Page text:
Indian Basket Weaving Spruce Root Basketry of the Haida and Tlingit Baleen Basketry of the North Alaskan Eskimo
Illustrated guide to native basket-weaving by the Navajo School of Indian Basketry. Photography and descriptions of Northwest Indian baskets and basket garments. Here's an interesting book on the Inuit basket weaving tradition, which started in the 1920's.

American Indian Basket Links

Other good internet resources for learning about or purchasing Native American baskets include:

The Indian Arts and Crafts Act: US law against passing off fake American Indian crafts as genuine.
What constitutes Indian art fraud, and how to report it if you find it.
Native American Basketry: Description and photographs of native coiled, woodsplint, and sweetgrass baskets.
Native Basketry: Survival, Beauty: In-depth articles and pictures of various American Indian basket styles.
North American Indian Basketry: Article about native basket art by a California Indian weaver.
California Indian Basketweaver Association: Native basketry organization working on behalf of California Indian artists.
Northwest Native American Basketweavers Association: Organization supporting Northwestern Indian artists in the US and Canada.
California Indian Basket Museum: Online photo gallery of Mission Indian baskets and other indigenous Southwestern basketry.
Hopi Baskets: Two photo-essays on Hopi Indian basketweaving.
Hopi Basketry: History, techniques, and photo galleries of Hopi Indian baskets from the Second and Third Mesa.
Walk In Beauty: Article on the history and traditions of weaving Navajo baskets.
California Indian Basketry: History and photographs of Native American baskets from the various California tribes.
Native American Cultures: View our pages for individual Indian tribes, most of which have artistic information.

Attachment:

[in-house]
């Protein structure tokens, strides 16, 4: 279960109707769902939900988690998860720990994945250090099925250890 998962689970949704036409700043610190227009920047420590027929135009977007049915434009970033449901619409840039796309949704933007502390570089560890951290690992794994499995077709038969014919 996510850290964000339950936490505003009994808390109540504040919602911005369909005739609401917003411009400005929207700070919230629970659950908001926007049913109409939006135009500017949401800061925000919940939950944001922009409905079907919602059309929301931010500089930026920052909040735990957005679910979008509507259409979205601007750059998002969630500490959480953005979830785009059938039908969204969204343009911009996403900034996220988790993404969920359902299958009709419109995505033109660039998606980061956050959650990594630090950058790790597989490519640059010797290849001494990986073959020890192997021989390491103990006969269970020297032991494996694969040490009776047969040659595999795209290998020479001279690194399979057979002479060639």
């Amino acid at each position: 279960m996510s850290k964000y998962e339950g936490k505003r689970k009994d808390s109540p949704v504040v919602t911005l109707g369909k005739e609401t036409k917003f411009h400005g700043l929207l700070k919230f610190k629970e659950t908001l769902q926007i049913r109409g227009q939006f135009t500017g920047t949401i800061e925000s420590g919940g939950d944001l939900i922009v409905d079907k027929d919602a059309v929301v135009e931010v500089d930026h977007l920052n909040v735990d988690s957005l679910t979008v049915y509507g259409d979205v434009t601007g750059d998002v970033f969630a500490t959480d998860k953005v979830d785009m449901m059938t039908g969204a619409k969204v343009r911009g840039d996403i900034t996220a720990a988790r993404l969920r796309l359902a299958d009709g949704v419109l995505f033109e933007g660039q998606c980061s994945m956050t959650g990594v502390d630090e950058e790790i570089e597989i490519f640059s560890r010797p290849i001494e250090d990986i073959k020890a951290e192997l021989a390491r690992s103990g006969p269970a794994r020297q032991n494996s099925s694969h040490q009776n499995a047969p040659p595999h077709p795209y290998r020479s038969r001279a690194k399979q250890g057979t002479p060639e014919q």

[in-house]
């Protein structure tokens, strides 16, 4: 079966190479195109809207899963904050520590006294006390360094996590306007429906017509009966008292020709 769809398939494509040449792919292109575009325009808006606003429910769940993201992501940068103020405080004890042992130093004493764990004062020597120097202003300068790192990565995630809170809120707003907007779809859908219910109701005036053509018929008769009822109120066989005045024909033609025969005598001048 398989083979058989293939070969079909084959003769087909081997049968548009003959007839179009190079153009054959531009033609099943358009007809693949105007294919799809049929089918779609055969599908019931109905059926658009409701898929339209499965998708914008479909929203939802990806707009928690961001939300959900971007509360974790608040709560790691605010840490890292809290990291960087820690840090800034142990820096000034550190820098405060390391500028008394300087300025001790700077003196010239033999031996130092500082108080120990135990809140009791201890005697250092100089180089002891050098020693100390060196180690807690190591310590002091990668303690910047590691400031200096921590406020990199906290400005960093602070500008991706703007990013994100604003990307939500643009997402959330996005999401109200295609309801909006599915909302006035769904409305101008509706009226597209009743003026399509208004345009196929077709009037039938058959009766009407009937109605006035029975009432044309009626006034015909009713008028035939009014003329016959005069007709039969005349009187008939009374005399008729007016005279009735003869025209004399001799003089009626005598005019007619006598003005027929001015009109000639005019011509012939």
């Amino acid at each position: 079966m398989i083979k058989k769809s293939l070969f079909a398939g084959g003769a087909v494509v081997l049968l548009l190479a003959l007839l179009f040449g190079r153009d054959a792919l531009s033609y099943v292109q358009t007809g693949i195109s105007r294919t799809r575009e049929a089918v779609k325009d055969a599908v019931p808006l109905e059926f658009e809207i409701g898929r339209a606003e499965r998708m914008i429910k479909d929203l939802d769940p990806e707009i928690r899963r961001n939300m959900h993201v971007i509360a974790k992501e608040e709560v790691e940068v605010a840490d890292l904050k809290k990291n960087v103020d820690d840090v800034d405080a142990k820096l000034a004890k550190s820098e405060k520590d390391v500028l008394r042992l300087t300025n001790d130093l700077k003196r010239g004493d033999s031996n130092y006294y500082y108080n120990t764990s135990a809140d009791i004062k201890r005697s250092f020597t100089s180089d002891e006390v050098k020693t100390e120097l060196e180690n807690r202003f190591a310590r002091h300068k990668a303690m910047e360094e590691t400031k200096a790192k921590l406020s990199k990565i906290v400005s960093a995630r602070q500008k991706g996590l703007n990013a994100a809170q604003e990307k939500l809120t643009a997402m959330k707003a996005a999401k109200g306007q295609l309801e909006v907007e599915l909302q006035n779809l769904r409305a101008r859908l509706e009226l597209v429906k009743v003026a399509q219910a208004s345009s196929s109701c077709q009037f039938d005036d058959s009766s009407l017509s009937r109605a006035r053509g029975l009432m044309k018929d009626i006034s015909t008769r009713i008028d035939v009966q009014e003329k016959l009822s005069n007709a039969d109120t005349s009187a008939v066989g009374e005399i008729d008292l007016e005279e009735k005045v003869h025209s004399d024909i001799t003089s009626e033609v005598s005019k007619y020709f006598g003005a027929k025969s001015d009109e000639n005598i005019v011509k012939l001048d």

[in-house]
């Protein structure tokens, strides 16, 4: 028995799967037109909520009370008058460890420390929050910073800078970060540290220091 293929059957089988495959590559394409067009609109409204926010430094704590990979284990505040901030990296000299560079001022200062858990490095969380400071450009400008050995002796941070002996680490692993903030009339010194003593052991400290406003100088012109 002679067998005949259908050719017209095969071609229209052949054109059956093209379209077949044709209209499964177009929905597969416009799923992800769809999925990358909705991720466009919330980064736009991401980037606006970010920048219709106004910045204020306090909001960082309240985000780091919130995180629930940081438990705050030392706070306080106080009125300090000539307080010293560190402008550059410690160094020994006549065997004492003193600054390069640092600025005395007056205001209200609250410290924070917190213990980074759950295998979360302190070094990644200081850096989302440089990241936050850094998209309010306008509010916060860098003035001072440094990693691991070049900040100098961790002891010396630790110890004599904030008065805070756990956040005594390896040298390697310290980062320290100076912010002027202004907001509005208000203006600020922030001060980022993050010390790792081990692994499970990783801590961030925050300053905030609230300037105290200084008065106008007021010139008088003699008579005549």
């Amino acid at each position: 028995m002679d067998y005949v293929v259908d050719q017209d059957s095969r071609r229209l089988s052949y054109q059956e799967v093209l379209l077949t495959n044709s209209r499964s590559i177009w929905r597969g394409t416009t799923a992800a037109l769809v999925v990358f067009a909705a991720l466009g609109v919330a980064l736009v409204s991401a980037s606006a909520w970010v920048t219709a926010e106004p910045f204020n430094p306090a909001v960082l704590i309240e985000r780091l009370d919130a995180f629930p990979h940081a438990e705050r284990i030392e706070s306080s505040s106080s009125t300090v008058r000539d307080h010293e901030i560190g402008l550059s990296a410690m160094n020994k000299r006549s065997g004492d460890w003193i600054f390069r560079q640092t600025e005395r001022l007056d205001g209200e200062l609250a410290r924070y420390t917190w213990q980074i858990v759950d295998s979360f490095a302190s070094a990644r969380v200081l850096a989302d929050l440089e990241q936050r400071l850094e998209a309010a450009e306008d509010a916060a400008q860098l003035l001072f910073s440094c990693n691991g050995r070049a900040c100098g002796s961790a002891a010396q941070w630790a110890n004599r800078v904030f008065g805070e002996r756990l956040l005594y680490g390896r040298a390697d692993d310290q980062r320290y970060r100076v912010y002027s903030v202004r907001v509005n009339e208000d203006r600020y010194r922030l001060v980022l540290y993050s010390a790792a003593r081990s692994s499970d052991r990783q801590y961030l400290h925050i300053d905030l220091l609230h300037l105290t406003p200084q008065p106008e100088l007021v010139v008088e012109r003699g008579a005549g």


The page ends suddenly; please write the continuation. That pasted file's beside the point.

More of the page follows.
About us: This website belongs to Native Languages of the Americas, a non-profit organization dedicated to preserving and promoting endangered Native American languages. We are not artists ourselves, so if you are interested in buying some of the baskets featured on this page, please contact the artists directly. Though we have featured only Native American baskets identified with the name and tribal affiliation of each artist, we haven't called the tribal offices to check up on any of them, and we only know a few of them personally. We also don't guarantee any of their products. This is not an exhaustive list of American Indian baskets--if you would like us to add your native basket site to this page, please contact us with your URL and tribal affiliation. We advertise any individual native artist or native-owned art business here free of charge. We do not link to baskets which are not made by tribally recognized American Indian, Inuit, or First Nations artists, so please do not ask us to. And finally, websites do occasionally expire and change hands, so use your common sense and this general rule of thumb: if the creator of each individual artwork is not identified by name and specific tribe, you are probably not looking at a genuine American Indian basket.